Many people assume they know what “fairness opinion” means because they are familiar with the term “fair market value.” Fair market value refers to a price that is reasonable for both a buyer and seller in an open and competitive market. However, a fairness opinion is quite different. This term refers to a report that evaluates the facts of a merger, acquisition, or any other type of business purchase.
A fairness opinion is typically in the form of a letter that contains an actual opinion and justification of why a selling price is fair. Of course, there are limitations, as this report is fully based on information that has been provided by the management of the business.
Who Prepares a Fairness Opinion?
A fairness opinion must be prepared by a professional with expertise in business valuation. A business intermediary or appraiser typically prepares it. An investment banker can also prepare a fairness opinion. Although the professional who prepares the fairness opinion may very well have experience in structuring deals, this letter does not include any information or opinion on the deal itself. It also doesn’t include advice or recommendation. In preparing the report, the advisor seeks to look at the deal from the perspective of the investors. Basically, it is structured to specifically comment on fairness from a financial perspective, based on the information available.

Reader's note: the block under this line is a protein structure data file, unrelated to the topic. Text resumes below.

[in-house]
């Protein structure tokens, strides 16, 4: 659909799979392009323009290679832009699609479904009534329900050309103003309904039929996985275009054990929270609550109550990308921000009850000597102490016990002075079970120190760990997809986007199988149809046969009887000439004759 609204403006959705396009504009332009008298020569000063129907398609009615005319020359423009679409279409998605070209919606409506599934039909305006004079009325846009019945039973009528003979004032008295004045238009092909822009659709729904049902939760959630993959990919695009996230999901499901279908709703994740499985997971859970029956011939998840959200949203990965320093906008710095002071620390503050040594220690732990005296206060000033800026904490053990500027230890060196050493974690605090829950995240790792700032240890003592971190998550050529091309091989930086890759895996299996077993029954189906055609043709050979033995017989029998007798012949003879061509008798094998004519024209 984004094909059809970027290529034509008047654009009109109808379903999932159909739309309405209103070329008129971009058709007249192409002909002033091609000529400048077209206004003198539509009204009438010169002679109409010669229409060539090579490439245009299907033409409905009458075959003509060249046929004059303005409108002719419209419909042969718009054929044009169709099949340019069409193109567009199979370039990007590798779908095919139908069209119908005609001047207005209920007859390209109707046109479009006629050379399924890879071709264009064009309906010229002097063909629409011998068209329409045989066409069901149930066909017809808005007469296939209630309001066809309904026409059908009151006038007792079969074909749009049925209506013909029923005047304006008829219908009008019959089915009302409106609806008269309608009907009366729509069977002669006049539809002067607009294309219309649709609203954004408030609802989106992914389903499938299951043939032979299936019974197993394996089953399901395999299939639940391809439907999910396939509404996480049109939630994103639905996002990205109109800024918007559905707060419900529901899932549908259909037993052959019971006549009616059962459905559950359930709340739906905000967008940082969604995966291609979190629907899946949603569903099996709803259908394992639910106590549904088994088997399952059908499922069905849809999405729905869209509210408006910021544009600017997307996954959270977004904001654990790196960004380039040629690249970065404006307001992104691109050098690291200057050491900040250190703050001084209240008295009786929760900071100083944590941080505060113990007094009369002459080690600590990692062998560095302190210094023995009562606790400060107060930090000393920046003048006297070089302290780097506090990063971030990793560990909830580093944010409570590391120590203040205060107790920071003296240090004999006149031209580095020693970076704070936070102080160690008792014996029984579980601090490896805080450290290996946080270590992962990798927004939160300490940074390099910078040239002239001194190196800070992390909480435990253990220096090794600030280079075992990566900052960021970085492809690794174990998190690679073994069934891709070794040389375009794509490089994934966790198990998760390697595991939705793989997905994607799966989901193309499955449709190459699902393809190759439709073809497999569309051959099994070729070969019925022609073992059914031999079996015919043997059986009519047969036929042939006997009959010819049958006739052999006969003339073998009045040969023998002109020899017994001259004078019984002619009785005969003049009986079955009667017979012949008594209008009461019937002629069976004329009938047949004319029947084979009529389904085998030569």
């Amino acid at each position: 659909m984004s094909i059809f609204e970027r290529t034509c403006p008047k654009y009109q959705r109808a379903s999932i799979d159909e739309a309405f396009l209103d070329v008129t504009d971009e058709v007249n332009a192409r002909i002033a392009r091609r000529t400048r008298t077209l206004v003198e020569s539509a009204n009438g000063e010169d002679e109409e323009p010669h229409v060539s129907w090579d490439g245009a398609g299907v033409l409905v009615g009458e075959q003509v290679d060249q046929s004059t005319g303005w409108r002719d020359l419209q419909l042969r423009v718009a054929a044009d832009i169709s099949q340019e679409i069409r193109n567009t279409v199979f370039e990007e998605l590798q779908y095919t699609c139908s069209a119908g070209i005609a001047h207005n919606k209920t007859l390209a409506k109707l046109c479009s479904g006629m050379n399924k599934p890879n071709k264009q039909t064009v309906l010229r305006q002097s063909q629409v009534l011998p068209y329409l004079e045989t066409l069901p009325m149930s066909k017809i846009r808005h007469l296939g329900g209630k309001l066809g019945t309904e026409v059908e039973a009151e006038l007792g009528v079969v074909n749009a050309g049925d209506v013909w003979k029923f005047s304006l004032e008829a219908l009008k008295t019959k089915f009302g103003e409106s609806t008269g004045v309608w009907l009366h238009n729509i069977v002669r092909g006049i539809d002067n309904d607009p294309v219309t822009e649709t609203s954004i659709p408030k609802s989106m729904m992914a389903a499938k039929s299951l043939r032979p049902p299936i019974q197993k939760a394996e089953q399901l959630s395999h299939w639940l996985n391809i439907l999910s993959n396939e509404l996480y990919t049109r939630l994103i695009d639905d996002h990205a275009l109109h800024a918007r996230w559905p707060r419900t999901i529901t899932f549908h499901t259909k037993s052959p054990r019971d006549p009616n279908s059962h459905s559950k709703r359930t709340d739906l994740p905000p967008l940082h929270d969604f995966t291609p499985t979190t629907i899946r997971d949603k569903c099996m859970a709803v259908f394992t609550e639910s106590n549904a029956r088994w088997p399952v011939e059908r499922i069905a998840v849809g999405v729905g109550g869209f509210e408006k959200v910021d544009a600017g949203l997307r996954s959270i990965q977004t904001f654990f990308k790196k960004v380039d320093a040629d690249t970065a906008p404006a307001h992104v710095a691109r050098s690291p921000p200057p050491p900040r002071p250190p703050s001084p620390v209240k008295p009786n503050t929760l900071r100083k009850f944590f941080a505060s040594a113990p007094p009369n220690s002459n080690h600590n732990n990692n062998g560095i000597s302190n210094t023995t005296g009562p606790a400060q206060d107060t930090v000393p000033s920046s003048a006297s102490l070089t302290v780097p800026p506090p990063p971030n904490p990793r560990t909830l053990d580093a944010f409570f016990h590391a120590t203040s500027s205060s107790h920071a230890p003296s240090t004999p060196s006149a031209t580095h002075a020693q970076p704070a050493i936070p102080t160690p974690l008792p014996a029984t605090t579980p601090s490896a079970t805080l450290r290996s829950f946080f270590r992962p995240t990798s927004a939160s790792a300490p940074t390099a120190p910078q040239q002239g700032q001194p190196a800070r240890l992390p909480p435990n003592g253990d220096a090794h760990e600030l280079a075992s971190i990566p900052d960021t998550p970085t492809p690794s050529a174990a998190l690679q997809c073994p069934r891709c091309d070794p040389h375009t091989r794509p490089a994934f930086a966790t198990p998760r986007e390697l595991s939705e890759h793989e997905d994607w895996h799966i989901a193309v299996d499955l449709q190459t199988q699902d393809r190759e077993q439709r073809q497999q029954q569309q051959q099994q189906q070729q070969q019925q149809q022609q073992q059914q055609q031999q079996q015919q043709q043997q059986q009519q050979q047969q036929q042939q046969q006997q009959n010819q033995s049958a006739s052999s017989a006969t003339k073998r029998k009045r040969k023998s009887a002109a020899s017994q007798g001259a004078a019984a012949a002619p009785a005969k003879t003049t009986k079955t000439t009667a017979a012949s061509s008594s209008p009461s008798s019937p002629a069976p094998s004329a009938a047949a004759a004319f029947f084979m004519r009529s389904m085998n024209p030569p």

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Who Uses Fairness Opinions?
You will most frequently see fairness opinions utilized in the sale of public companies by the board of directors. When this document is received, it shows that the board is working to protect the shareholders. A fairness opinion can also be used for private companies. In this case, it can serve to protect the interest of shareholders or family members who may later look to challenge the sales price. However, in most situations that involve middle market private acquisitions, a fairness opinion is not necessary.
A fairness opinion is valuable because it assists with communication and decision-making. It serves to lower the risks surrounding a deal. This important document can be used in court if a shareholder later decides to file a lawsuit against the director of a company.